Ferma risposta a Díaz-Balart

nel The Financial Times


16 gennaio '09 - www.granma.cu (RHC)



La Campagna di Solidarietà con Cuba ha risposto all’aggressiva lettera inviata al quotidiano  dal congressista d’origine cubana.


Il giornale britannico Financial Times ha pubblicato la ferma risposta della Campagna di Solidarietà con Cuba all’aggressiva lettera inviata dal Congressista Lincoln Díaz Balart.


La risposta, firmata da Rob Miller, Direttore dell’organizzazione amica di Cuba, ha denunciato che la lettera di Díaz Balart illustra precisamente le ragioni per cui è necessario che l’amministrazione degli USA adotti una posizione audace nelle sue relazioni con l’Isola dei Caraibi.


Il Financial Times aveva pubblicato nella sua edizione del 30 dicembre scorso un editoriale che, tra le altre cose, si riferiva alla necessità che gli Stati Uniti rivedessero integralmente la loro politica verso Cuba.


La virulenta risposta del Congressista Díaz Balart non si era fatta aspettare, con una lettera in cui sosteneva tutti i sordidi argomenti che danno corpo alla aggressiva e disumana politica degli Stati Uniti, che dura da ben cinque decenni.


Rob Miller ha segnalato che per molto tempo piccoli gruppi di cubani radicati in Miami hanno utilizzato il loro potere finanziario e politico, per forzare il governo degli Stati Uniti a seguire questa strategia d’aggressione e che, nonostante quel che sostiene il Congressista, sono gli Stati Uniti quelli che sono sempre più isolati nella loro politica verso Cuba.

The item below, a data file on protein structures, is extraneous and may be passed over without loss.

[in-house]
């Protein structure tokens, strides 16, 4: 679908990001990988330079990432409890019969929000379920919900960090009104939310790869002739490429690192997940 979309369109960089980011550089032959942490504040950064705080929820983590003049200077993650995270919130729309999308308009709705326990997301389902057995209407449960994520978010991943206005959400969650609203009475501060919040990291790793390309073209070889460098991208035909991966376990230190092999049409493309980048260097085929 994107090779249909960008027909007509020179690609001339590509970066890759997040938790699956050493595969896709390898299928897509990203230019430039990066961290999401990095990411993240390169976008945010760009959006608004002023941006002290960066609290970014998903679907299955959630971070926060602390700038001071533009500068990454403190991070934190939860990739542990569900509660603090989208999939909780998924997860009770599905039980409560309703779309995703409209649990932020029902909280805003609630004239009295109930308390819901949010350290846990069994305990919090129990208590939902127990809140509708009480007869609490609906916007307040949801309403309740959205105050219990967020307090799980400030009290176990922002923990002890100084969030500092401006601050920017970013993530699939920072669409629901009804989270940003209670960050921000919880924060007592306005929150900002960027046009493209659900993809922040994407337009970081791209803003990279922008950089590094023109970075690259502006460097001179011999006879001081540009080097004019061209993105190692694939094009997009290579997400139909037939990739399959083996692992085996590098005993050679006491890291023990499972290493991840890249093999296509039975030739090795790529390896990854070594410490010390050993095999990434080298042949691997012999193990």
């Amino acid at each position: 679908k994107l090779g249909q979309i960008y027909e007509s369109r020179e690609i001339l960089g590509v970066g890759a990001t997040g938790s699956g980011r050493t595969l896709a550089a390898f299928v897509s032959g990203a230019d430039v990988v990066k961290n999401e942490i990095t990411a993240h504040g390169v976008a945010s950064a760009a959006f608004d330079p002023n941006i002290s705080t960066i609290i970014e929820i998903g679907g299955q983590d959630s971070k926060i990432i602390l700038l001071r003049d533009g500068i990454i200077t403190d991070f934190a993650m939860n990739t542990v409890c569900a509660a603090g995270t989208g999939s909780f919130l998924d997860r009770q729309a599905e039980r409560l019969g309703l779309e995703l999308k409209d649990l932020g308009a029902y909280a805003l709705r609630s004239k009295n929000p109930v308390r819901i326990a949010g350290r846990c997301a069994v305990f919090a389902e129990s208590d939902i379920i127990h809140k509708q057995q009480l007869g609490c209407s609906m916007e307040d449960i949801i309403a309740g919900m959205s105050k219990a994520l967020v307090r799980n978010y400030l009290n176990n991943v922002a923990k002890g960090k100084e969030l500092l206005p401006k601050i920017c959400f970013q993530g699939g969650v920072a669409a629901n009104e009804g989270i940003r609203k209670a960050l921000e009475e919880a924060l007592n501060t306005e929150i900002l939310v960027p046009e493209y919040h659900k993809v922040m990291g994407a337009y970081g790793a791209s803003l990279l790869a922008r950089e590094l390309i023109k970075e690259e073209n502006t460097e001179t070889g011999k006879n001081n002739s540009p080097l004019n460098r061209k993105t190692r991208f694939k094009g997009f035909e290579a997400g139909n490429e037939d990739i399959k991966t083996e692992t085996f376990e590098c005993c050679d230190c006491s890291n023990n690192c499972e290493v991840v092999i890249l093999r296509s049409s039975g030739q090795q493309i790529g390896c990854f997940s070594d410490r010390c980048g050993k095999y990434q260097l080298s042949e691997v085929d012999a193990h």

Miller ha posto come esempio la votazione da parte di 185 nazioni che hanno votato nella ONU a favore dell’eliminazione del blocco, con tre soli voti contrari.


US increasingly isolated

over policy towards Cuba

Published: January 13 2009 02:00 | Last updated: January 13 2009 02:00


From Mr Rob Miller.


Sir, Congressman Lincoln Diaz-Balart’s letter (January 9) illustrates precisely why the new Obama administration must be bold in forging a more sensible approach to Cuba.

For too long a small group of rightwing Cuban exiles in Miami have used financial and political power to leverage the US government to pursue aggressive policies towards the island.

Fortunately, today the congressman is way out of step with the “hundreds of thousands of Cuban-Americans” he claims to represent, as demonstrated by a November 2008 post-election poll showing that 55 per cent now think the US "embargo" should end and 65 per cent believe the US should drop restrictions on travel and money transfers and re-establish dialogue and diplomatic relations with the island.

To the congressman's chagrin, the US is increasingly isolated on Cuba. In 2008 185 countries voted at the United Nations to end the blockade, Latin-American countries called on President-elect Barack Obama to scrap it, and Europe continued to engage positively with the island.